Editor note: Last week, LinkedIn shut down the account of Law Enforcement Today’s National Spokesman, Kyle Reyes, for sharing an LET article that they called “fake news”. But here’s the thing. It wasn’t fake news – it was a story backed with video evidence that was widely reported in the news.
It’s not the first time LinkedIn has censored pro-police content. More on that in a minute. But here’s what you need to know.
When you first open the website for LinkedIn.com, you’re encouraged to create an account to find jobs, people, or training relevant to your field of choice.
“Welcome to your professional community,” the front page announces.
Based on recent events with one of Law Enforcement Today’s National Spokesman, I’m going to go ahead and alter that slogan to:
“Welcome to your professional community, as long as you post things we agree with.”
Let’s be crystal clear about our stance at LET. We are unabashedly pro-law enforcement. Period. End of story.
Our platform, which is one of the largest online homes of law enforcement and supporters in the world, has been scrutinized recently in a pretty harsh way, being flagged for “fake news” in articles that have quotes taken directly from the people who said them.
Copy and pasted from their social media accounts.
Reported in mainstream news outlets.
Of course if we’re wrong on something – we’ll be the first ones to own it and fix it. But the blatant LinkedIn censorship here is something that should be very, very concerning to everyone.
However, if people are throwing hissy fits because they don’t like what’s being reported, that’s on them. Generally, this is more of what we receive versus legitimate corrections.
"2020 presidential candidate Bernie Sanders campaign was rocked again on Tuesday after James O’Keefe’s Project Veritas released more undercover footage exposing paid Sanders campaign staffers appearing to advocate for violence against political opponents." https://t.co/HiKNCfH7VC
— Project Veritas Action (@PVeritas_Action) January 29, 2020
We don’t make anything up, because we are all people with some kind of law enforcement affiliation or background, and we know what that could do to us, to our forum, and to our reputation.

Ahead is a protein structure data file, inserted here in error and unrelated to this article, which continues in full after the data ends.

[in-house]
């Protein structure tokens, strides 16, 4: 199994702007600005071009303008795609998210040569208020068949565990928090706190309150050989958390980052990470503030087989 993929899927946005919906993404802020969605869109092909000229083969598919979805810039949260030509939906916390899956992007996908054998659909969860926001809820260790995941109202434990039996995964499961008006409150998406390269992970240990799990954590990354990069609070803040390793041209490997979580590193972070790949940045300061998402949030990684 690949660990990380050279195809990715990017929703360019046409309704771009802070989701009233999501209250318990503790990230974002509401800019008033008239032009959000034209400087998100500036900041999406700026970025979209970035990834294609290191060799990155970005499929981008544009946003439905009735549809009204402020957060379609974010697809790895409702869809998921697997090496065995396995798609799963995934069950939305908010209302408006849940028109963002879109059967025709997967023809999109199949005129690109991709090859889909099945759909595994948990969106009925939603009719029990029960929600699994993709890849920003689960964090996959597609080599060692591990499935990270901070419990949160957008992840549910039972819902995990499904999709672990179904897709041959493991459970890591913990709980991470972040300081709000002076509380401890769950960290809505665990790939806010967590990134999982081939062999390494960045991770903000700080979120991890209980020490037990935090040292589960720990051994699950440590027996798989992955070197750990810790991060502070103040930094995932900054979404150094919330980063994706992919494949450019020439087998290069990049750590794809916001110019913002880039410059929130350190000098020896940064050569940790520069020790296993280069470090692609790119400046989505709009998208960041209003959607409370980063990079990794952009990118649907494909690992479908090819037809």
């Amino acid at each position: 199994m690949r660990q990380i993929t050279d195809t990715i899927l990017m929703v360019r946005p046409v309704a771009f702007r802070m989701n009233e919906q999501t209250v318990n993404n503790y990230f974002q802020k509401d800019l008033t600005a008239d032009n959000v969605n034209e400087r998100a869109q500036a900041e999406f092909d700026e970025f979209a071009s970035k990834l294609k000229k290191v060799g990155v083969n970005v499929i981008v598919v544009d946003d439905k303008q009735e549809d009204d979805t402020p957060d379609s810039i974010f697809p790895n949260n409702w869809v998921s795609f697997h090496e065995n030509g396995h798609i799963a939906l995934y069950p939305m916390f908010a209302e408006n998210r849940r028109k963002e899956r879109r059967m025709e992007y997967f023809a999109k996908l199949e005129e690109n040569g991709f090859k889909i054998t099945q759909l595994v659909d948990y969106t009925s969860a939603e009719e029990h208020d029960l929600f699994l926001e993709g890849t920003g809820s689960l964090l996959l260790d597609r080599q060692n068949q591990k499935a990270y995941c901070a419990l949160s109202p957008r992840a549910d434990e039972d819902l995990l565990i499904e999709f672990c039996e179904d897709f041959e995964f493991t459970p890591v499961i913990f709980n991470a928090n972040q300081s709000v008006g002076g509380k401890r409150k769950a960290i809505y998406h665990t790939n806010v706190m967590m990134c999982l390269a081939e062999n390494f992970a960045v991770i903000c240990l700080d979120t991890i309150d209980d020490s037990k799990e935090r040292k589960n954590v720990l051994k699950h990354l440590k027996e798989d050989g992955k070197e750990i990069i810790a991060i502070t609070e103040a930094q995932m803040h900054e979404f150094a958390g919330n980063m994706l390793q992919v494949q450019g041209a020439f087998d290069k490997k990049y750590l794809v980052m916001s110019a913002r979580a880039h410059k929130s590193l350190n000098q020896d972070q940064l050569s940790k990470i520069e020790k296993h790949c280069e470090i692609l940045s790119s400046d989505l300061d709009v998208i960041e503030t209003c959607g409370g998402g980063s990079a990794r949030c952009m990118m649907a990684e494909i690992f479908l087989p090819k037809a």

Which is why it is so incredibly frustrating to hear what LinkedIn has done to the account of one of our National Spokesman, Kyle Reyes.
(Above: Reyes gives the keynote speech at a fundraising gala raising money for the families of fallen officers.)
A few weeks ago, James O’Keefe and Project Veritas released damning videos of multiple Bernie Sanders Campaign staff. Law Enforcement Today, like many other media outlets, reported on it each time O’Keefe released more of the undercover interviews his staff obtained. (Editor note: O’Keefe’s Twitter account was also “silenced” this week for the same content.)
BREAKING: 2ND PAID STAFFER PRAISES GULAGS
— James O'Keefe (@JamesOKeefeIII) January 21, 2020
In case you missed it, those interviews revealed Sanders’ staffers saying some incredibly unflattering and not nice things, and even some threatening and violent things about republicans, conservatives, and Trump supporters.
Like previous reports, the authors of those articles (of which I was one) took quotes that were said directly from the volunteers’ mouths and added them into our pieces.
The quotes, remember, which were heard on VIDEO. Video which was embedded into the article.
We’re pretty good at what we do over here, but I don’t think any of us have the skill set to alter a video, including audio, covertly slip it into the hands of the original source (O’Keefe), and then spread said video to mass media with no one suspecting a thing.
Not to mention, we don’t have to do something like that. These people are doing and saying stupid things all on their own, without our help. But that’s neither here nor there.
Reyes, who is a regular keynote speaker at Law Enforcement and Conservative events, shared one of the stories on his LinkedIn profile.
His reward for supporting his staff, and for his pro-police stance, was having the account “restricted” and removed from the platform.
BREAKING: James O’Keefe of Project Veritas has just been suspended from Twitter…
For reporting on Bernie Sanders campaign officials praising gulags and violence against Trump supporters.
Big tech censorship is real and must be stopped.
BLOW. THIS. UP!
— Ryan Fournier (@RyanAFournier) February 5, 2020
He reached out to LinkedIn on January 28 to report the restriction and find out how he could fix it.
Their response was, “Your account has been restricted due to a violation to the LinkedIn’s User Agreement relating to the following false content: Shared post on January 24, 2020 at 15:02 GMT stating: Yes, he actually said that. And he didn’t stop there…and the headline– When we win, Trump supporters will be put into labor camps.”
Here is the link to the article by Pat Droney. https://www.lawenforcementtoday.com/bernie-sanders-employee-when-we-win-trump-supporters-will-be-put-into-labor-camps/
The LinkedIn Member Safety and Recovery Consultant responding to the inquiry, Daniel, went on to say that the matter would be “re-reviewed” once provided with reasoning as to why the restriction was incorrect, as well as “sources or materials” to support the position.
The main problem here is that there is no false content, and it’s absurd that this issue hasn’t already been resolved. The editor provided the sources requested (of which there are MANY, because it was caught on video and shared with all news outlets, and kind of a big deal).